01/17/2007, 00.00
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Shandong farmers use water for drinking and irrigation from a river as black as ink

Hundreds of thousands of farmers must use filthy water for drinking and irrigation. The economies of entire farming and fishing villages have been destroyed. Authorities do not seem concerned and do not stop the pollution or help locals whilst local governments are more interested in increasing industrial developments. First part in a series of articles on China’s pollution crisis.

Beijing (AsiaNews/Agencies) – Along the Zhangweixin River, in northern Shandong province, farmers are irrigating their fields with water from the ink-coloured river covered in thick globs of floating foam. They also drink it when their wells run dry. And people in Dezhou, where the river starts, eat the food from these fields.

AsiaNews begins today a series of articles focusing on water pollution in China, a problem that has been getting worse despite government policies. However, the authorities have tended to deal more with the consequences than with the causes of pollution, which now stands as the population’s first worry.

The Zhangweixin River, which begins in Dezhou, runs along the border between Hebei and Shandong, flowing into the Bohai Sea after a journey of 460 kilometres.

Upstream, the river is called the South Canal and is connected to the Hai River, which is the country's dirtiest river, with more than 80 per cent of its reaches heavily polluted.

The foam-covered black river runs by Sinusi village, choking, foul odour filling the air. Its 3,000 residents use the water in irrigation but crop yields are declining, but they fear drought more. They drink water from wells.

Some of the villages in area have wells hundreds of metres deep. But in Qingyun, 20 kilometres from Sinusi and famous for its red dates, wells are only about 25 metres.

The village's party chief, Yin Yugui, admits that here “the water has a bitter and sour taste,” but there is nothing else. Drilling deeper wells can take years and money is in short supply.

The deputy director of Dezhou's Environmental Protection Office, Cai Wenxiao, said that “pollution in the Zhangweixin River is mainly from other provinces upstream.”

Paper mills and chemical plants in Henan and Shanxi have been identified by the central government as the main polluters. Official statistics show that whilst less than 20 per cent of the river pollution was from Shandong, the central province of Henan contributed about 65 per cent of the pollutants.

During the first seven months of last year, Henan shut down 140 polluting enterprises and Shandong closed 15 factories. But many remain open like the Zhaodongfang paper company in Dezhou's Pingyuan Township which has been accused of illegally dumping large amounts of industrial waste water. It was not closed, Mr Cai said, because "the pollution it caused, though threatening public health, has not contaminated freshwater access". And no official “dares to report the company's pollution problems to higher-level government," he said.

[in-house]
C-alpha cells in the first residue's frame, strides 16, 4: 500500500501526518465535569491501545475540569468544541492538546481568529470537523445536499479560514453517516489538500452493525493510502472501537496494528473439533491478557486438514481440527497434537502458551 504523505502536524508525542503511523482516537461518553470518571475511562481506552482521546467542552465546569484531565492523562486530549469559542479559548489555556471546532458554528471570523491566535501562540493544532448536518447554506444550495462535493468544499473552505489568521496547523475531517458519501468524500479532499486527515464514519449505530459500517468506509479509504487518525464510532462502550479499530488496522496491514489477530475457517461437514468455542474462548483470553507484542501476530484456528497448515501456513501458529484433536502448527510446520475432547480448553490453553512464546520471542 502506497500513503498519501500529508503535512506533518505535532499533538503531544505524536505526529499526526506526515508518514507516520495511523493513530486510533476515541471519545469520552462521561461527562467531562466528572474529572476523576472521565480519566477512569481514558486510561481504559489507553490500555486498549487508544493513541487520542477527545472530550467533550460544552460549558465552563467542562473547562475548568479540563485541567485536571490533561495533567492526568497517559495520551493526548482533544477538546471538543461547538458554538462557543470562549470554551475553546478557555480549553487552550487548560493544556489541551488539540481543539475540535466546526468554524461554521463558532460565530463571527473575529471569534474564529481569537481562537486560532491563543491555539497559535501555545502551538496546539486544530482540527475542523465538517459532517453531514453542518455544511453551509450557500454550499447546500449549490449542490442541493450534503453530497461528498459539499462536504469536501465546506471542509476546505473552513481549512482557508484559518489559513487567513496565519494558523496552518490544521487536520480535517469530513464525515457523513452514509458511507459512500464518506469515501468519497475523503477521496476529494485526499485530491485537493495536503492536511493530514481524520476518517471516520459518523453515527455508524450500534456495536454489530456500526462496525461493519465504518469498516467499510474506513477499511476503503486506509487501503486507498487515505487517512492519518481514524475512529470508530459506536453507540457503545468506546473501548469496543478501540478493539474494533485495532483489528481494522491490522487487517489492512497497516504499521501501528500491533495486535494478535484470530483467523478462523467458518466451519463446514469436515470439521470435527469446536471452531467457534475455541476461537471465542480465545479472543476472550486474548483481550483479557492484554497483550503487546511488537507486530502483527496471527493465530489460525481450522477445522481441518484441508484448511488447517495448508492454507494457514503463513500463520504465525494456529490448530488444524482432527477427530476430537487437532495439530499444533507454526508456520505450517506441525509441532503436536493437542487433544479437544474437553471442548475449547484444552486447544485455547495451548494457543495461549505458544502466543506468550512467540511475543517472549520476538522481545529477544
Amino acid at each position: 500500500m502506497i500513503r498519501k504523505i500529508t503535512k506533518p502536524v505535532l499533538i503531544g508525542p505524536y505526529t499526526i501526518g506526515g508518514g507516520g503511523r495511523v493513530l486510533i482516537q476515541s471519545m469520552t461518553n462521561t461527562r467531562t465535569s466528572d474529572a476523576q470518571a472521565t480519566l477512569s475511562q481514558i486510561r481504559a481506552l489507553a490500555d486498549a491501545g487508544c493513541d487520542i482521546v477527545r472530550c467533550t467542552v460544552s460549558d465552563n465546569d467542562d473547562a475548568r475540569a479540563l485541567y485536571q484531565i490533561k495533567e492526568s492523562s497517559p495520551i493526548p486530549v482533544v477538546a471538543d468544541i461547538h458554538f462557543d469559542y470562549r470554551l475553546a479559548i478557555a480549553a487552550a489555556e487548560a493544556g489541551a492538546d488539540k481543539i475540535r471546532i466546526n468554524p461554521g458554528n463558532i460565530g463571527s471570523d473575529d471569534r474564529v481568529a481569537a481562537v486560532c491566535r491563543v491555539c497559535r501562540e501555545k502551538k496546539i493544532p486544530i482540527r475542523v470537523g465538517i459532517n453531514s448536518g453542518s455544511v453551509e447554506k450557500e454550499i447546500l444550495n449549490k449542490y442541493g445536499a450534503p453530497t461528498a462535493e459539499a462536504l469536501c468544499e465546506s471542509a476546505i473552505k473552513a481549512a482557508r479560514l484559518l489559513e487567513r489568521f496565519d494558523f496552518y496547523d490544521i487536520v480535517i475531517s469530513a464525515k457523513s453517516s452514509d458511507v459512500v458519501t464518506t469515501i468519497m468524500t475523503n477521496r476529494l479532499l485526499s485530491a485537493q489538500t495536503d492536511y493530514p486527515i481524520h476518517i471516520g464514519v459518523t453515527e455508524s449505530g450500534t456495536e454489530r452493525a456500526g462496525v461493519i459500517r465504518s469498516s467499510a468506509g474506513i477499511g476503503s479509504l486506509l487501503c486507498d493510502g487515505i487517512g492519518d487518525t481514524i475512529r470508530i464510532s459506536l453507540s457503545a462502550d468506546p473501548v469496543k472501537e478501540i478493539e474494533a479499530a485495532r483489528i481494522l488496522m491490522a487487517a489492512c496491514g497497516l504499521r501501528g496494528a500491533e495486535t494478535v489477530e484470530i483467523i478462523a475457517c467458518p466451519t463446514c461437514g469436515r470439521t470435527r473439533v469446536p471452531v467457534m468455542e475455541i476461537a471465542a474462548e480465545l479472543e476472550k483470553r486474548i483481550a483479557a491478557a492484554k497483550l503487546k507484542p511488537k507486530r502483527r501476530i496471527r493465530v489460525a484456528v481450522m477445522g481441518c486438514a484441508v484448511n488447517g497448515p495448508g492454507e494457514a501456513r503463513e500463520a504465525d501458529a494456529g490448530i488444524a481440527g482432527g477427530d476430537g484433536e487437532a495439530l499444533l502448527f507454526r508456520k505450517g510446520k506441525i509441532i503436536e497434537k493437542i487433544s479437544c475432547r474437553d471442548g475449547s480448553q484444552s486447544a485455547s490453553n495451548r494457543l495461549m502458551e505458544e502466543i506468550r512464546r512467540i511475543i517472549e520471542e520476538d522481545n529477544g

Residents have complained to the local and central governments but have not achieved any results, not even some form of compensation. Many have even said that they were threatened by local officials.

Many of Dezhou’s half a million residents are unaware of the pollution. The government built several dams to keep this pollution away from the city channelling water from the Yellow River.

The city’s Mayor Wu Cuiyun sees many more tasks more urgent than cleaning up the rivers. Its gross domestic product ranks only 11th among the province's 17 cities and she wants to attract as much investment as possible.

Zhang Dexin, the head of Dezhou University's economics and management department said 75 per cent of the city's population worked in agriculture, but their output contributed only 4.4 per cent of its GDP last year.

He told the South China Morning Post that the “major problem in Dezhou today is the lack of big industries. We need large chemical plants and power plants to power up the economy and absorb rural labour. Some pollution can be tolerated. It's a common practice of local governments all over China, not just Dezhou.”

Shuigou village, which is found at the mouth of the river, was once famous for its great fish catches that gave locals an annual income of 8,000 yuan at a time when the national average was still in three digits. Now there is little fish and frequent red tides kill crabs and shrimp near the shore.

“Our hair began to fall out. Many got heart attacks. And more cancer patients have been reported in recent years,” said Wu Jianbang, the village's party secretary.

Complaining to the local and provincial governments or to the country's top environmental watchdog, the State Environmental Protection Administration, has proved useless. The river and the “ocean can never be restored,” he said (PB)

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